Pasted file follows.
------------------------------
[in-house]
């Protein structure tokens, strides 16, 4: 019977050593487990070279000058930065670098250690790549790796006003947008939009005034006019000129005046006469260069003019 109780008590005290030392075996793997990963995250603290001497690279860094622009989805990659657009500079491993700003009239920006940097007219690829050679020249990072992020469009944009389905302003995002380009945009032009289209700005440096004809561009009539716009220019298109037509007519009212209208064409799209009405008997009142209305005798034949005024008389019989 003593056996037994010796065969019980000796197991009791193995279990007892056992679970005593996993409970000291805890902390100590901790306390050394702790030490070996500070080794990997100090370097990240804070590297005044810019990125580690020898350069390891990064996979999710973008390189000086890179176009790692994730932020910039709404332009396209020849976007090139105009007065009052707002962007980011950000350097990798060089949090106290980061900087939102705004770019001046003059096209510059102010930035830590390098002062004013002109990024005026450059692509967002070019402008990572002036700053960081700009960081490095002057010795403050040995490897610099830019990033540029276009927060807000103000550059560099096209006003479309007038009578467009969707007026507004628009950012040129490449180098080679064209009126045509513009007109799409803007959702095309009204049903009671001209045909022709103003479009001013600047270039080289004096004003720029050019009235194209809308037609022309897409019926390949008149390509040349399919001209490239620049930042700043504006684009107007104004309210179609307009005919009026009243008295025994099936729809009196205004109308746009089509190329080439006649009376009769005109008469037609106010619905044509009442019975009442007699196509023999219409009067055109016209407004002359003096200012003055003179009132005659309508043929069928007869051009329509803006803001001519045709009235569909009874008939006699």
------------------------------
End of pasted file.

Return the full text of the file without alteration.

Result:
[in-house]
């Protein structure tokens, strides 16, 4: 019977050593487990070279000058930065670098250690790549790796006003947008939009005034006019000129005046006469260069003019 109780008590005290030392075996793997990963995250603290001497690279860094622009989805990659657009500079491993700003009239920006940097007219690829050679020249990072992020469009944009389905302003995002380009945009032009289209700005440096004809561009009539716009220019298109037509007519009212209208064409799209009405008997009142209305005798034949005024008389019989 003593056996037994010796065969019980000796197991009791193995279990007892056992679970005593996993409970000291805890902390100590901790306390050394702790030490070996500070080794990997100090370097990240804070590297005044810019990125580690020898350069390891990064996979999710973008390189000086890179176009790692994730932020910039709404332009396209020849976007090139105009007065009052707002962007980011950000350097990798060089949090106290980061900087939102705004770019001046003059096209510059102010930035830590390098002062004013002109990024005026450059692509967002070019402008990572002036700053960081700009960081490095002057010795403050040995490897610099830019990033540029276009927060807000103000550059560099096209006003479309007038009578467009969707007026507004628009950012040129490449180098080679064209009126045509513009007109799409803007959702095309009204049903009671001209045909022709103003479009001013600047270039080289004096004003720029050019009235194209809308037609022309897409019926390949008149390509040349399919001209490239620049930042700043504006684009107007104004309210179609307009005919009026009243008295025994099936729809009196205004109308746009089509190329080439006649009376009769005109008469037609106010619905044509009442019975009442007699196509023999219409009067055109016209407004002359003096200012003055003179009132005659309508043929069928007869051009329509803006803001001519045709009235569909009874008939006699």